WATCH BELOW: Scroll down or click here to learn about the history of North Carolina's state boat. A working boat is a thing of beauty. The design may come from
WATCH BELOW: Scroll down or click here to learn about the history of North Carolina’s state boat.
A working boat is a thing of beauty. The design may come from the eye and instincts of a single talented craftsman, or it may evolve over generations of hard use that refine out all that has proven unnecessary. What’s left is a craft with a sound hull shaped for the waters in which it will cruise and rigged efficiently for the kind of work it will do — rugged and reliable enough to stand up to wind and weather, and carry its crew safely out to the fishing grounds and back home again.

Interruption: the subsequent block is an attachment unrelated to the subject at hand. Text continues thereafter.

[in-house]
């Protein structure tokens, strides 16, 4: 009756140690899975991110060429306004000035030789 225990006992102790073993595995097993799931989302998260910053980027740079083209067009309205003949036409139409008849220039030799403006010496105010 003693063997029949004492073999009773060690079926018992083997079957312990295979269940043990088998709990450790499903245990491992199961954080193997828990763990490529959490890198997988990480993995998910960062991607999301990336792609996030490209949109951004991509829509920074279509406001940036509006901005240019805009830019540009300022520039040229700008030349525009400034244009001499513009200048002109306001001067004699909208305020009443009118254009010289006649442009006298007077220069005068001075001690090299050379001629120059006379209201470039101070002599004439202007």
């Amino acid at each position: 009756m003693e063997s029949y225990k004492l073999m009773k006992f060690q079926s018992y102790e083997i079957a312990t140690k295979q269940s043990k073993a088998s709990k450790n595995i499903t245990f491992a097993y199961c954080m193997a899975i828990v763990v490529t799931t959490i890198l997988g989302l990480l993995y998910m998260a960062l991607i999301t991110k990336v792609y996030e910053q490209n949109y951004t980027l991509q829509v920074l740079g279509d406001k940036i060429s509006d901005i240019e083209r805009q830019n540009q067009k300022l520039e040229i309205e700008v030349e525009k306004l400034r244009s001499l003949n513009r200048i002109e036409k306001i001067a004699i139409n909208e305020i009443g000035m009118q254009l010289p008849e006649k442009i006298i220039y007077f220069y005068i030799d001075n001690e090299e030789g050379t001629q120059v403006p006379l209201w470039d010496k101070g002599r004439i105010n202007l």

You can spot this boat a long way off by the graceful, curving upsweep of its bow, known as the “Harkers Island flare.” It’s no frill but a functional design element that allows for a clean, fast run through choppy sound waters and makes for a broad working foredeck and side decks. The flared design is attributed to Brady Lewis, who built the first of these boats in Salter Path and then moved to Harkers Island between 1922 and 1926. One of his 1946 creations, the restored sink netter Jean Dale, is displayed at the Core Sound Waterfowl Museum & Heritage Center. And the Lewis name is still prominent among island boatbuilders. “My father [Burgess Lewis] built boats. He built ’em in the backyard, and I was the oldest of four brothers, so I had to end up helping him,” recalled Jamie Lewis in 2016, the year that he, his brother Houston, and his son James received the North Carolina Heritage Award. “I just saw how it was done by watching him, helping him, and I just tried it on my own, and that’s the way I got started.” The Lewises modify their designs to suit a boat’s intended use, from workboats to sport boats, and they rarely work from formally drawn plans. “With big boats, we sketch out the plan on a piece of plywood,” James explained in a 2016 interview. “But after the sketch, the boats are pretty much made from an image in the head.”